There are a number of problems with a bill in the Nevada Legislature that would allow people to register to vote on Election Day, but the potential for rampant voter fraud might be the least of them.
Assembly Bill 108 would eliminate the deadline for registering to vote and permit registration at the city or county clerk's office right up to the time the polls close. The bill was put forward by the Assembly Committee on Legislative Operations and Elections.
Its supporters say it will help out people who move and are forced to re-register, though those who have recently moved within a county are generally allowed to vote at their former precincts. So we are not sure just how big a problem this is.
Larry Lomax, Clark County's registrar of voters, reports that only one state, Montana, allows same-day registration at the clerk's office, and that its lawmakers are considering a bill to change that. In populous Clark County, there physically is not enough room at the clerks' offices to register voters on the day of an election, the registrar explained.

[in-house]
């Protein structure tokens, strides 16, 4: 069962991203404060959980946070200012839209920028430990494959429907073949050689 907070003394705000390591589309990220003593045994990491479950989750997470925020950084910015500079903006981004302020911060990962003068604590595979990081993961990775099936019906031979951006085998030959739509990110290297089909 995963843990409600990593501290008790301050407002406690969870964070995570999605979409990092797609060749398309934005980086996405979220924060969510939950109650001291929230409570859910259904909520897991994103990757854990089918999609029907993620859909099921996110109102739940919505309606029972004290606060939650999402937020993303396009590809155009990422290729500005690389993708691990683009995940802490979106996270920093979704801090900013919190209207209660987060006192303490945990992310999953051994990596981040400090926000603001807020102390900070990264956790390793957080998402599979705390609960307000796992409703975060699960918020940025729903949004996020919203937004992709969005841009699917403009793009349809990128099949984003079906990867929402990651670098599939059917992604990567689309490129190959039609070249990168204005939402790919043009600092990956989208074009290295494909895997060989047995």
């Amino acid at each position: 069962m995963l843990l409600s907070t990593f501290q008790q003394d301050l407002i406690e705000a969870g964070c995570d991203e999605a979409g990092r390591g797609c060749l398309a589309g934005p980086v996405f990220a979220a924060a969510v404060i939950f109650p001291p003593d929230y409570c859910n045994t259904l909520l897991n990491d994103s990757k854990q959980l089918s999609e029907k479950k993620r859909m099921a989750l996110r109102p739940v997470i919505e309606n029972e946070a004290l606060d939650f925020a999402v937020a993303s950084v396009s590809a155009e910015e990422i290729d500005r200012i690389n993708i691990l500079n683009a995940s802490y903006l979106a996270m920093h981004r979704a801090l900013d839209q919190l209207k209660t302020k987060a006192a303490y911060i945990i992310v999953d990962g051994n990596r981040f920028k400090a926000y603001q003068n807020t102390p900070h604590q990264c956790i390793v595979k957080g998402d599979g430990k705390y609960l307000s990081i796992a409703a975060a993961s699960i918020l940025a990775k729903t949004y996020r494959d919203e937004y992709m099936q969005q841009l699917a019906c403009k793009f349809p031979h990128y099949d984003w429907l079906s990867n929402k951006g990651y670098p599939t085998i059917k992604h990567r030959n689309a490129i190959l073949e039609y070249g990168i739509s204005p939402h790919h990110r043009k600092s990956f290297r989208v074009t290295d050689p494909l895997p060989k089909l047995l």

He said eight states allow registration at the polls on the same day as an election. To do that in Clark County would require two extra staffers at every polling place and probably more polling places, too, Mr. Lomax said, because in those eight states with same-day registration anywhere from 15 to 20 percent of voters register on Election Day.
He estimated the additional cost at $80,000 to $100,000 for each election.
And same-day voting eliminates the ability of the county Elections Department to cross-tabulate the voting rolls against databases of convicted felons who have been disenfranchised. This might just pose a problem where there are exceptionally tight races determined by only a handful of votes.
In other states where there is same-day registration, such as Minnesota and Wisconsin, the voters may cast ballots in November, but without a huge amount of overtime it might take until January to confirm whether everyone who voted is truly an eligible and qualified elector.
As for the potential for fraud, Mr. Lomax said in his experience voter fraud is rare, but he conceded, "It is significantly easier if you have Election Day registration."
One can easily envision a concerted effort by any given candidate to sweep people off the streets, hand them a pre-filled sample ballot and a sandwich and bus them to the polling places en masse. Whether enough of those press-ganged voters would clear subsequent scrutiny to alter an election's outcome is merely a matter of conjecture.
But is a modicum of convenience worth the potential devastation of voter confidence in the integrity of the ballot box? We don't think so.